Wells Fargo-Wachovia settles CDO claim with SEC for $11 million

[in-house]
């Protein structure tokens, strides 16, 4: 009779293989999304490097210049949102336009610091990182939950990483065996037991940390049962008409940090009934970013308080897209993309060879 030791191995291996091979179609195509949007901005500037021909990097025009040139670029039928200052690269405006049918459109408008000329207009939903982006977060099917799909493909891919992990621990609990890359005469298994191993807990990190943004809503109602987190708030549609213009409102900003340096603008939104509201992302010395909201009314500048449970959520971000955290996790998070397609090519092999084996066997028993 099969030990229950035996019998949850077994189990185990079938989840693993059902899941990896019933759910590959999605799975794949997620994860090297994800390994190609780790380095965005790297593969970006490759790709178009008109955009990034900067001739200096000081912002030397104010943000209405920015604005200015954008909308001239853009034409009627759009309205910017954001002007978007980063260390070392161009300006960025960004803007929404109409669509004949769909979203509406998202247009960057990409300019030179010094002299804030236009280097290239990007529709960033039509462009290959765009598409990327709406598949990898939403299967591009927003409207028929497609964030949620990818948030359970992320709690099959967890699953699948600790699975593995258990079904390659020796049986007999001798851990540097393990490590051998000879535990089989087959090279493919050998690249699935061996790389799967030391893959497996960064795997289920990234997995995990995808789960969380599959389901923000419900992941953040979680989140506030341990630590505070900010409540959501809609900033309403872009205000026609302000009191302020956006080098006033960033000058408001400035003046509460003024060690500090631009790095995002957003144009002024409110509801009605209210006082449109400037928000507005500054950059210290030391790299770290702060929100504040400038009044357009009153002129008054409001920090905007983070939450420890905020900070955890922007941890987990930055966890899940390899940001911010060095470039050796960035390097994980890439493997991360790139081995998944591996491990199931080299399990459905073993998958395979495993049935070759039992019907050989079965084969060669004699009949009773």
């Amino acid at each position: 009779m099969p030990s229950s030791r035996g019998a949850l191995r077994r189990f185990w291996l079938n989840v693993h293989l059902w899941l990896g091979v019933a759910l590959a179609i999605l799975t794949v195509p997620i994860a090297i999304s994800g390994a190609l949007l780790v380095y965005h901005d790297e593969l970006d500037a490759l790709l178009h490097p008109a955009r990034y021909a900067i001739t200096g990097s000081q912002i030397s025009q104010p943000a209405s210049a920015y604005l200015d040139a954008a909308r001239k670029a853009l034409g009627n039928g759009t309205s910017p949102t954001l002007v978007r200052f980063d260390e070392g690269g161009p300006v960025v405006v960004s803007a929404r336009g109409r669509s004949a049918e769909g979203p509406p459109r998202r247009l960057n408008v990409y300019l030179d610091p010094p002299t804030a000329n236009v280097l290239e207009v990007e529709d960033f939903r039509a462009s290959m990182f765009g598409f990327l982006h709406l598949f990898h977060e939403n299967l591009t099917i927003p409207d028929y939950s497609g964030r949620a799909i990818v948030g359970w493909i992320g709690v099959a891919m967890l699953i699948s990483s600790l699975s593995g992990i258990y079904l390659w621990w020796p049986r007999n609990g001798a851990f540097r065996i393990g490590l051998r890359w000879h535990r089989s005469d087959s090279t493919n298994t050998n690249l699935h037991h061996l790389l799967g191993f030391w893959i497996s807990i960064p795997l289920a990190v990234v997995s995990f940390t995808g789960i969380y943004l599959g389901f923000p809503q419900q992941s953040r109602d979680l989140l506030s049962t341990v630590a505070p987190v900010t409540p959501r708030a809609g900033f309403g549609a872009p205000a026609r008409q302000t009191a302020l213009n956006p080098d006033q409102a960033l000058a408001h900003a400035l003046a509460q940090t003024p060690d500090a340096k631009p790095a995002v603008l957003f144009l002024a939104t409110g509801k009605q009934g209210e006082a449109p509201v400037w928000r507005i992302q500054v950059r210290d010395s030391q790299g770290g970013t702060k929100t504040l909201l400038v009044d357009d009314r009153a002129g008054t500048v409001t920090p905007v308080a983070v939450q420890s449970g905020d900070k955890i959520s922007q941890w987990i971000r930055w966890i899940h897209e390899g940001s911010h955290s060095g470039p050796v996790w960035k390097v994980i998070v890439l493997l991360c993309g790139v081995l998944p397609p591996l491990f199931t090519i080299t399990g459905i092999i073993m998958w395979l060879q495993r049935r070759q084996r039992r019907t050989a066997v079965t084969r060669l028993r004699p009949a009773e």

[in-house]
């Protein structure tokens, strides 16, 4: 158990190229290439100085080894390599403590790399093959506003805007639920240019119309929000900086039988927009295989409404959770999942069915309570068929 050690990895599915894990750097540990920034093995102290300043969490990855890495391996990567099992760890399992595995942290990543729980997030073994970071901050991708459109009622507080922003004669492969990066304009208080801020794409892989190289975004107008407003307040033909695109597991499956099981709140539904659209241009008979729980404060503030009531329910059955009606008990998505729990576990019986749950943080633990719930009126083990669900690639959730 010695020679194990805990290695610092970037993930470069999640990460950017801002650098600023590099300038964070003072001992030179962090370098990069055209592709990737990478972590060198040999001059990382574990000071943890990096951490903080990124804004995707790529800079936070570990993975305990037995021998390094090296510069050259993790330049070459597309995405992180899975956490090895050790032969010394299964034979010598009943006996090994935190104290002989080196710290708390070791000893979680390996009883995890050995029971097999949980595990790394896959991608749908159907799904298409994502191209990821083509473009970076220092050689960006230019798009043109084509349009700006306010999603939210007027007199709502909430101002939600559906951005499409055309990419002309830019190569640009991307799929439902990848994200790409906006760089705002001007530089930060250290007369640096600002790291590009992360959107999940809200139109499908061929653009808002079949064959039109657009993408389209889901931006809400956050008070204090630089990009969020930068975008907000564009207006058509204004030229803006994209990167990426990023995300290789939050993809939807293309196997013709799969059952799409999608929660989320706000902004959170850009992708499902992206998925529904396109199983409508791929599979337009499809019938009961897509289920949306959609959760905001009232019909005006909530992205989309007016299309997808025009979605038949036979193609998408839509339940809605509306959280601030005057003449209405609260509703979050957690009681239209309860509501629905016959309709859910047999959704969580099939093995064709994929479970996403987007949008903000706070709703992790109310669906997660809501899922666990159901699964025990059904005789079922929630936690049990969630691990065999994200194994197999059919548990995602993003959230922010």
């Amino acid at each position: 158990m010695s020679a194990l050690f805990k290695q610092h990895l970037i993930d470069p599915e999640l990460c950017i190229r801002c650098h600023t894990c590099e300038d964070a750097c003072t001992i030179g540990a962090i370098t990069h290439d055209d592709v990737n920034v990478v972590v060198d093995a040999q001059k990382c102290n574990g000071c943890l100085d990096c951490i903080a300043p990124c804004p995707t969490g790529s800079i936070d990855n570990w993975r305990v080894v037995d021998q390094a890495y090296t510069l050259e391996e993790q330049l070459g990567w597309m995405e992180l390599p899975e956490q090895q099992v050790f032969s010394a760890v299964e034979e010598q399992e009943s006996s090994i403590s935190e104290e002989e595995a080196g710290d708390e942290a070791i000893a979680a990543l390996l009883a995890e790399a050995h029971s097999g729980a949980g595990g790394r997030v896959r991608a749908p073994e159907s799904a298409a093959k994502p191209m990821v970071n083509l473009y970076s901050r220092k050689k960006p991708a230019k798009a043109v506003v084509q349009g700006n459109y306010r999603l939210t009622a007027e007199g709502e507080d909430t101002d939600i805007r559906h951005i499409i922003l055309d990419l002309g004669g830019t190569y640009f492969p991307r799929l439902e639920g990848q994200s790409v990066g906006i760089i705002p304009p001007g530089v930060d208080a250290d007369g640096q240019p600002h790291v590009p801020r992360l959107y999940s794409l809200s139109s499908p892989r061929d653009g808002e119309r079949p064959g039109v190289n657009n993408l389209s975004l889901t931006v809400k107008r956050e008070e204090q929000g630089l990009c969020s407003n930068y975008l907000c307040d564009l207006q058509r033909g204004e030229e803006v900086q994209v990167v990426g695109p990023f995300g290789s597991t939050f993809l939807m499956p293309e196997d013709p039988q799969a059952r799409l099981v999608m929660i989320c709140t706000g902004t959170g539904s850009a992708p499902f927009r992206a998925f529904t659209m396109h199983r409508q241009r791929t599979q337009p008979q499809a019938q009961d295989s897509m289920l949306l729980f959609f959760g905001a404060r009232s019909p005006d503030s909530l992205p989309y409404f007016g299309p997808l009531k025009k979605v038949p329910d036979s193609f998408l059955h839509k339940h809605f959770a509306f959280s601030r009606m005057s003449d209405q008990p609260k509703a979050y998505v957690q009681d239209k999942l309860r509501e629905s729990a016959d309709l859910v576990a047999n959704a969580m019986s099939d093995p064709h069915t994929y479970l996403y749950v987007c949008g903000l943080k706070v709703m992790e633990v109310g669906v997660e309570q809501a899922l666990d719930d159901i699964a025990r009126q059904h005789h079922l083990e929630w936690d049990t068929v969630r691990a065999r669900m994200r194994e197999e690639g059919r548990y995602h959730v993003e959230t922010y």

A Securities and Exchange Commission investigation into Wachovia Capital Markets' sale of two collateralized debt obligations supported by residential mortgage-backed securities resulted in Wells Fargo Securities agreeing to pay $11 million in fines and penalties this week. The SEC said Tuesday that Wells Fargo Securities — which now manages the business of Wachovia after Wells Fargo acquired the bank in 2009 — did not deny nor admit the claim. Wells Fargo issued a statement about the agreement saying it "relates to actions taken by Wachovia in 2007 in the early days of the credit crisis." The bank added that "the issues presented here were complex, and Wells Fargo is pleased to have resolved this matter with the SEC." In a statement, the SEC said it accused Wachovia Capital Markets of breaking securities laws by charging "undisclosed excessive markups in the sale of certain preferred shares or equity of a CDO called Grand Avenue II to the Zuni Indian Tribe and an individual investor." The agency added that "Wachovia Capital Markets marked down $5.5 million of equity to 52.7 cents on the dollar after the deal closed and it was unable to find a buyer. Months later, the Zuni Indian Tribe and the individual investor paid 90 and 95 cents on the dollar. Unbeknownst to them, these prices were over 70 percent higher than the price at which the equity had been marked for accounting purposes," the SEC said. The enforcement agency also accused Wachovia Capital Markets of misrepresenting a collateralized debt obligation called Longshore 3 as "an arm's length basis" at fair prices when the transaction really involved 40 RMBS that were transferred from an affiliate at above-market prices. The SEC said, "Wachovia Capital Markets transferred these assets at stale prices in order to avoid losses on its own books. The SEC’s order does not find that Wachovia Capital Markets acted improperly otherwise in structuring the CDOs or in the way it described the roles played by those involved in the structuring process." Much of the $11 million in penalties that Wachovia Capital Markets has agreed to pay will go to investors. “Wachovia caused significant losses to the Zuni Indians and other investors by violating basic investor protection rules – don’t charge secret excessive markups, and don’t use stale prices when telling buyers that assets are priced at fair market value,” said Robert Khuzami, Director of the SEC Division of Enforcement. Wells Fargo could not immediately comment. Write to Kerri Panchuk.